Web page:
Discipline is one of the most difficult words that I know. No, it isn’t a spelling thing! The difficulty comes from all the aspects that it encompasses. All of the little things that are required to truly have discipline.
The importance of goals will not be included here beyond the point that you NEED goals for your life in order to accomplish anything. How big your goals are will dictate how much discipline you need to develop.
U.S. Navy Adm. William H. McCraven in his speech to the University of Texas 2014 graduating class listed 10 Life Lessons from Basic SEAL Training
1. If you want to change the world, start off by making your bed.
“If you can’t do the little things right, you will never do the big things right.”
It is amazing how something so small and trivial can start you out the right way. It isn’t about being rewarded by your parents for doing your chores. It is about taking responsibility to get things done. As Aristotle said…
There are dozens of everyday things that help develop discipline. These range from following a bedtime and a wake-up time to regular oil changes in your car. Discipline allows you to build on successful and failed activities. It helps in remembering the lessons from everything that you do.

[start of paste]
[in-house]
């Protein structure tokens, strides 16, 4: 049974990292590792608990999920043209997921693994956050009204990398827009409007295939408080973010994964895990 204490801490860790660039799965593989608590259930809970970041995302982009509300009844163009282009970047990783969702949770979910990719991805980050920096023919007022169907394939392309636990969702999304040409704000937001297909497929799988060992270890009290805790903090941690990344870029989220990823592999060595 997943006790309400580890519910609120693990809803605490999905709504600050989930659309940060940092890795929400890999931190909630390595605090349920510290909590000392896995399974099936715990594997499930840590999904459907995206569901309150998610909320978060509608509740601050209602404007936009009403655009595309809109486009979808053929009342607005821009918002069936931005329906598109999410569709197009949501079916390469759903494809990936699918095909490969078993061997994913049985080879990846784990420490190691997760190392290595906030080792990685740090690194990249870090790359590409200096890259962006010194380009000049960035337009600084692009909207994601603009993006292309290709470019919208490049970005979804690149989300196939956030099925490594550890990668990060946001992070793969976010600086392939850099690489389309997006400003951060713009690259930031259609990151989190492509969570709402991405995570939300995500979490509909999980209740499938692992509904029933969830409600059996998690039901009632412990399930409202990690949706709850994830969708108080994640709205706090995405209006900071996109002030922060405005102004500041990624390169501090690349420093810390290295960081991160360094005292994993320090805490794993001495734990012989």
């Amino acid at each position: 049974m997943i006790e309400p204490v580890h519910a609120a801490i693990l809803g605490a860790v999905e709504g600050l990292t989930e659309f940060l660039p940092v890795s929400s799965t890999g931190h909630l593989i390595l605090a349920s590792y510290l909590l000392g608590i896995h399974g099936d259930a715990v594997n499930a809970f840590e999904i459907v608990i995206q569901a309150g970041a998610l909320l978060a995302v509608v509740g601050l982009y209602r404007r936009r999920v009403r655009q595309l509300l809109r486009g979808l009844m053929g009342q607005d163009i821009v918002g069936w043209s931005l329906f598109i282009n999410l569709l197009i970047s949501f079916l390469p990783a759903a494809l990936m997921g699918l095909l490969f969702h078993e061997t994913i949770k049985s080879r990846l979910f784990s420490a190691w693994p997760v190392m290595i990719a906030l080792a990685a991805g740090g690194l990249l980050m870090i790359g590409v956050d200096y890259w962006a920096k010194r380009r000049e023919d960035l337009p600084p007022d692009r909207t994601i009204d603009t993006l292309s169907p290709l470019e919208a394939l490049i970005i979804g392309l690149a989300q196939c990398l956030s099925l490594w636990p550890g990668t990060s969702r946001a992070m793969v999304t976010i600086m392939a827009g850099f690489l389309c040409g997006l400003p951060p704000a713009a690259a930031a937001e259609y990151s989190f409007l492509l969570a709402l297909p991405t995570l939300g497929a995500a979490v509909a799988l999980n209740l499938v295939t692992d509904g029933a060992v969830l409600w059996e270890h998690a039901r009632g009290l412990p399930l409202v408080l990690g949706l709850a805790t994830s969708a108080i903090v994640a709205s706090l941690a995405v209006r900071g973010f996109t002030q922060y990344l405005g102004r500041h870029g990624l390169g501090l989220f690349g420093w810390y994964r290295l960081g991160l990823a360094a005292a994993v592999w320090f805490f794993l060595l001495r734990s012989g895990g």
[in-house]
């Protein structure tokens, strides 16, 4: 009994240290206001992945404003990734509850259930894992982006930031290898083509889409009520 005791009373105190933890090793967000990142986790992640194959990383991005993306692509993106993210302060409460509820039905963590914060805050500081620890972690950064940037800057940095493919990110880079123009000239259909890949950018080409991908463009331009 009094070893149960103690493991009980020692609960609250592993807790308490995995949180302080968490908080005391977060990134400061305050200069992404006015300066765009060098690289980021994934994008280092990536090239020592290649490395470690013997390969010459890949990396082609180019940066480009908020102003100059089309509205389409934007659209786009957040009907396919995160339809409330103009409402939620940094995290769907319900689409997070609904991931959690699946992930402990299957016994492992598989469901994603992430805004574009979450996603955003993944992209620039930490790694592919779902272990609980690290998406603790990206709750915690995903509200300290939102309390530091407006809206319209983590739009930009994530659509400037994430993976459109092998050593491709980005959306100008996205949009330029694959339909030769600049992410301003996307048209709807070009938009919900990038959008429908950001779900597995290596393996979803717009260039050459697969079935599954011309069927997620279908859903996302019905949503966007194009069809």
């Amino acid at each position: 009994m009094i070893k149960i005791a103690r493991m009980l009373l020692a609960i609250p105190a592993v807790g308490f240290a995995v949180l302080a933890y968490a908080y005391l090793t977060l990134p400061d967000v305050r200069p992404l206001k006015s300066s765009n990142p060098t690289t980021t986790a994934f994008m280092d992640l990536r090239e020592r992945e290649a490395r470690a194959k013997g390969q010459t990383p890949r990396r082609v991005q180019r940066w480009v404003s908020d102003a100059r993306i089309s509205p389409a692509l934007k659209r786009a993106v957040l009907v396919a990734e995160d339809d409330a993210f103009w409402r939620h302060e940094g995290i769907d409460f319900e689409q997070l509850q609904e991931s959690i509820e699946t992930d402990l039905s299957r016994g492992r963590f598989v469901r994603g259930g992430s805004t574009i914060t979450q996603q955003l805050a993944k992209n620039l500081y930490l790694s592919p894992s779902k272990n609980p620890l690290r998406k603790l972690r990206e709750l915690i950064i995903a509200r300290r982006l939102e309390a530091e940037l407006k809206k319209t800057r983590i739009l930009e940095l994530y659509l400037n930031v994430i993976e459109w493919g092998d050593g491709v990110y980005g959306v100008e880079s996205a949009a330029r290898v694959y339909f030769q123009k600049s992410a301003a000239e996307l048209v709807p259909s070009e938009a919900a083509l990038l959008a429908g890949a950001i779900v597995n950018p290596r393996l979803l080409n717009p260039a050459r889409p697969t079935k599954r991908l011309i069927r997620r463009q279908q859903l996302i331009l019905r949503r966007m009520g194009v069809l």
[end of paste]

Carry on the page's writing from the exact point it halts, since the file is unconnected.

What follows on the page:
A common example comes from learning any subject. Once you set a goal (earn the next martial arts rank), you must spend the time and effort to learn and perform properly. It is common that students “think” they know their material but fail horribly when tested on it. This is usually from the lack of applying discipline to their training. I use pretests to show students that they aren’t as ready as they think. Once they’ve completed the pretest., I ask them if it was their best performance. Usually, they admit not. My next question becomes “why wasn’t it?” It may take several ranks of repeating this cycle before it sinks in but most eventually recognize that it is discipline that keeps “good enough” from ruining “excellent.”
It is important to utilize discipline in everything you do daily. The benefits of a little discipline changes your whole day just because you know where your car keys are. People also greatly enjoy when you apply discipline to getting things done that you said you would. This is also part of your career. Not completing tasks can lead to unemployment. In your private life, it builds trust and shows respect.
How can you tell if your discipline is lacking? I’ve asked students (in front of their parents) the question “How many times should you be told to do something??” The answer from students is “Once!” How many times did you need to be told to get the last project/chore done?